Dark day in Hengyang, small city in the middle of China. Five million small. Mao Zedong from a nearby city. The dishwater sky blending right into the slate-gray outline of the industrial city. Dismal to view from the little metal balcony, and even more disgusting to go forth into the leaden din. Last time I was in the country I swore I’d never teach English and least of all to middle-schoolers. But that’s what I was doing in this city where I saw a homeless man masturbate in front of an elementary school. Right outside the gate through which passed hundreds of pigtails and oversized backpacks on tiny bodies.
China’s full of gates and compounds. I lived in one on the fifth floor of a teachers’ building on the campus of Hengyang No.8 Middle School. Years later I’d be lying awake in bed and recalling all the directions toward which I’d ever slept. Hengyang was the only place in thirty years I didn’t know my bearings. Half the time I wouldn’t show up for class because I told myself the kids didn’t care. True, but even truer was I didn’t. A selfish age, blaming everything on something else.
I’d been sick with headaches all semester but they were most likely brought on by my doing: an unhealthy lifestyle of watching documentaries meant to provoke rage or disillusionment, living with a hash-smoking jerk ten years older than me who pissed off people everywhere we went, in a polluted city where they kept captured stray dogs in cages on the street for that night’s hot-pot meal. Sick of the attention my blonde hair drew, I had one of the back-alley hairdressers dye it blue-black and hated how it made it feel always so stiff and dirty. I had to alternate weeks teaching at two schools, one at the feeder school down the road for seventh and eighth graders and the following at the school where we lived, for tenth and eleventh graders. (Ninth graders were too busy with their quasi-military indoctrination, while twelfth graders were unceasingly studying for the modern-day civil service examinations: blow-off foreign-taught English class was a luxury not offered to these grades.) And every other week at the schools I would have a different set of classrooms, so I only saw the same class of students every fifth week. And each class had sixty-five kids, on average. I just couldn’t deal with the screaming classes—about six per day—brain cells exploding within my skull.
I poisoned our pancakes (was it mine or the Divine Hand?) one Sunday morning and died that day, the microwaves melting the whole world. I almost called up my mom to say farewell but went to my (death) bed before I could. (In that country, calling her would have meant leaving campus to find an international phone bar, and the sky was already waving peristaltic bye-bye by one in the afternoon, or midnight Colorado time.) I laid there as I cried without tears hating myself for being so far away. Would the waves reach the homeland and crowd out the oxygen there too? I was so scared to die in those final minutes. But in the last one I surrendered and listened to a voice instructing me how to go.
“Be still. Breathe.”
If I didn’t move I’d feel no pain at all. So I lied completely still as the skin melted off my bones and I breathed until there was nothing left. I had dissolved into Breath itself and it was all that existed. Not me or any other being. But still there was Breath! It was a death. It was a birth.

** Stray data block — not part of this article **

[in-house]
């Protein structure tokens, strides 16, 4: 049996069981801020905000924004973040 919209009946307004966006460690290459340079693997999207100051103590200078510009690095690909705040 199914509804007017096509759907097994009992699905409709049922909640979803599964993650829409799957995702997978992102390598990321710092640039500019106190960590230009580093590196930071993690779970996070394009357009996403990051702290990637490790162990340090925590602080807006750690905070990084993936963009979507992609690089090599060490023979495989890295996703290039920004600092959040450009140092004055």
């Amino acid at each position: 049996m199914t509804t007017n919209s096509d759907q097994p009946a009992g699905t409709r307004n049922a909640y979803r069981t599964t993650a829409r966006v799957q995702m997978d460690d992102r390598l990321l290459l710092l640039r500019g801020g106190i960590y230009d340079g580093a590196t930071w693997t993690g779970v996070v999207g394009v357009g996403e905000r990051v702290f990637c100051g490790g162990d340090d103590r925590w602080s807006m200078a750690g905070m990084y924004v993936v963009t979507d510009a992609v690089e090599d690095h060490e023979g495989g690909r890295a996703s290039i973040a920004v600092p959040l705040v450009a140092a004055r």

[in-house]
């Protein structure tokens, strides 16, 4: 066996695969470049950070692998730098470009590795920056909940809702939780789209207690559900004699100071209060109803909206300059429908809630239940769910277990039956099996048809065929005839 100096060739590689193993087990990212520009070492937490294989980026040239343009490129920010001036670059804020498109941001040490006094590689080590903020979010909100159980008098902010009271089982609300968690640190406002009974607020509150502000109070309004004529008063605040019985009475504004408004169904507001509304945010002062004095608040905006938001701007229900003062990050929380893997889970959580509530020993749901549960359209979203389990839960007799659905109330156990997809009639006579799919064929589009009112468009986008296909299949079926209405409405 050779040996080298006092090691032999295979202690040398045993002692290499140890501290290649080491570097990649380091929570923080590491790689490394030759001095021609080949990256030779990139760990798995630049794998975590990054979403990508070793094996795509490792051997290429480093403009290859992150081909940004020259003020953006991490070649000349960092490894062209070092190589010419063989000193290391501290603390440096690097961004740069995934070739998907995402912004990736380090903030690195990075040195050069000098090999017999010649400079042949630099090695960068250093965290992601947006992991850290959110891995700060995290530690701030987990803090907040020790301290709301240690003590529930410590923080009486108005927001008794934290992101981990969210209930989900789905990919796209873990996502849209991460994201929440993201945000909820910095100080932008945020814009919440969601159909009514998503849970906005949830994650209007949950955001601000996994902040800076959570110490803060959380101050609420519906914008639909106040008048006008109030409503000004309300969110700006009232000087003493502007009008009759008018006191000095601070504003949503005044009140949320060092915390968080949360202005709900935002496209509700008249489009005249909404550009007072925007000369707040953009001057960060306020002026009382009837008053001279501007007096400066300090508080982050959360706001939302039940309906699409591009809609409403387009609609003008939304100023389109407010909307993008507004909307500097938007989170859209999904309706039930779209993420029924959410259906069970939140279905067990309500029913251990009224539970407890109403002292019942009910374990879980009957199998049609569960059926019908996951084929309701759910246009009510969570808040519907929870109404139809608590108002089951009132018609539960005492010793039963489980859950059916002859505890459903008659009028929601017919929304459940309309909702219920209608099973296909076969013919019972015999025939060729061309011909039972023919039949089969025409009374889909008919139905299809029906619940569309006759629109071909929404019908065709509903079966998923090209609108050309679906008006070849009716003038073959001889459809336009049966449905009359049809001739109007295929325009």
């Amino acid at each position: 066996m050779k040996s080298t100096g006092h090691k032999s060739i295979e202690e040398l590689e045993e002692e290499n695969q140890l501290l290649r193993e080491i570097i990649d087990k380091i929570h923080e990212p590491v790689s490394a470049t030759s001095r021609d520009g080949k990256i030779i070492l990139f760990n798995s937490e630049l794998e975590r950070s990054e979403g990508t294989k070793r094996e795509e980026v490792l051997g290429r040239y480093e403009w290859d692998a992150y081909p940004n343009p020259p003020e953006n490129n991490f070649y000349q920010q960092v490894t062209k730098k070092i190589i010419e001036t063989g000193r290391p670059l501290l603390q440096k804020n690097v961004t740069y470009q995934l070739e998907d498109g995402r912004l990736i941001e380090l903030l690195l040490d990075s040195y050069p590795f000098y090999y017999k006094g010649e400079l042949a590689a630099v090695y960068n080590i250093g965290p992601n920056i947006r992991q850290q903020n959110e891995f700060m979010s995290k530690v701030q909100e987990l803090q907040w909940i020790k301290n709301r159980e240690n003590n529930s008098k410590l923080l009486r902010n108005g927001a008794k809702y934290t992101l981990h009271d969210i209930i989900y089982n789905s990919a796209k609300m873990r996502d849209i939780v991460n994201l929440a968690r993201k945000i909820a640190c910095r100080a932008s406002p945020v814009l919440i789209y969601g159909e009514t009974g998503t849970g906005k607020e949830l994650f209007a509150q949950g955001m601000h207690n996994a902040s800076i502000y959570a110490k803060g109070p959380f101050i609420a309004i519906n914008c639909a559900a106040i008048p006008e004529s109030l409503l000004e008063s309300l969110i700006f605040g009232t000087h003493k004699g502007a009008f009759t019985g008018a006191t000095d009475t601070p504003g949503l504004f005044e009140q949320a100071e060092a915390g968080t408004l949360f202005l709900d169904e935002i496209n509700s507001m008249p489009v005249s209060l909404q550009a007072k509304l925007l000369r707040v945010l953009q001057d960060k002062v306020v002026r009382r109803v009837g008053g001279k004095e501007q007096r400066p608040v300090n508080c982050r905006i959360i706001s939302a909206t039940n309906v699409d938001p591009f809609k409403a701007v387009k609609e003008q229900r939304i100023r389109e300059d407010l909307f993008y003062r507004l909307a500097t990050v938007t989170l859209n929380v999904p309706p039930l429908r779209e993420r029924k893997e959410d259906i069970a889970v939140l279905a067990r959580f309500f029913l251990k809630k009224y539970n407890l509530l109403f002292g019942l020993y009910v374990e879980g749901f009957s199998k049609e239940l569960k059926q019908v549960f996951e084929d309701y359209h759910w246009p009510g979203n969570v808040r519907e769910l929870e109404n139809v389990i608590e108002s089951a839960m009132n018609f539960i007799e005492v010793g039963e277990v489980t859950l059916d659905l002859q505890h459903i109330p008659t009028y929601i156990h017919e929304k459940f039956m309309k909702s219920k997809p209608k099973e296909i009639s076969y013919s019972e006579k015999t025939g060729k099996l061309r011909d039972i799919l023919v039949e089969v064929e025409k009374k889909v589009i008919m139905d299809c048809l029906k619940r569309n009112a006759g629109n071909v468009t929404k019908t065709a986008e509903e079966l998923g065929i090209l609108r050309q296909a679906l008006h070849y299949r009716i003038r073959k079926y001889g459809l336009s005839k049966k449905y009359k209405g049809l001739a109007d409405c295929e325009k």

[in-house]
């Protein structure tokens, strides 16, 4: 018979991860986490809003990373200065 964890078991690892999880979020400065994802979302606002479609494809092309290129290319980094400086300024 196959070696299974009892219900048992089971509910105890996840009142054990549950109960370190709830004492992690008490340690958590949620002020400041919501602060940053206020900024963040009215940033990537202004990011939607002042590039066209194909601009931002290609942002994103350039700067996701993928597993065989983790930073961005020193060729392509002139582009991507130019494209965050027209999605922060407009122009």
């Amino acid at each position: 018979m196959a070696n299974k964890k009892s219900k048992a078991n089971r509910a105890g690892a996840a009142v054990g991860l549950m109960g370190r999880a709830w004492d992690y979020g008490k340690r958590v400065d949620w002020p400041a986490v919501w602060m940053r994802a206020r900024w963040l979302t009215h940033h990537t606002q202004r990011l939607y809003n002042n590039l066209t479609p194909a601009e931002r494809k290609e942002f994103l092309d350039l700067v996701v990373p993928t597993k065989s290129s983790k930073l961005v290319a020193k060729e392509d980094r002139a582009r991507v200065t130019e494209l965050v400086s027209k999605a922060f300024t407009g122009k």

I spoke with my hands for what seemed like very long moments, though who knows in earth-time, hours perhaps? How could I understand what these hands were saying? Yet somehow I knew their language. And again, six years later I would spend hours teaching the baby with the communicable creatures of our fingers. All at once I believed in Jesus though I had never before, though in this language of signs and shapes and numbers I learned about the man-God initially by “8880,” the number of days I’d been alive. Like the Kafka story where the mouse is rushing rushing towards the end of his life, the corner of the maze, and now all he has to do is turn around and get gobbled up by the cat, we are heading from being air to being solid and with every new age feel the density of the times squeezing us into our final form. But it seemed like I had forever believed in him because I was forever part of him. Heaven is an extraordinary state and I can see how so many of the earth-bound forget about it, their eternal root. Going into adulthood so many of us shed every semblance of our true Homeland in order to make it as humans. Sweet Jesus, thank you, thank you, for the atomic reminder.
The waking up took a long, long time. In the following days of what felt like schizophrenic evangelism, I really believed I was an infant and laughed out loud to think that I was standing up in front of all these literally thousands of wise little Lao Tzu’s, in the mixed up scenario that I was actually supposed to teach them! Was it heaven, was it earth? Everything had turned upside down and I had no discernment. Two or three years later I’d be at a friend’s house in Aurora attempting oil painting. I’d look at all these subtle shades of maroon that I had mixed and was transfixed. But when my friend saw what captured my wonder he gave me a queer look and said, “There’s just one color.” Which one of us was colorblind? Who was the teacher, who was the student? Who is true, the one that loves God or the one that ignores God? That’s really what this gospel is: the coming back to God. It took over six years to write it, to be clear on what happened that November 23, 2008 in Hunan and what happened over two-thousand years before, on Calvary hill: a death, a birth. A conversion.
© 2014, Amaya Engleking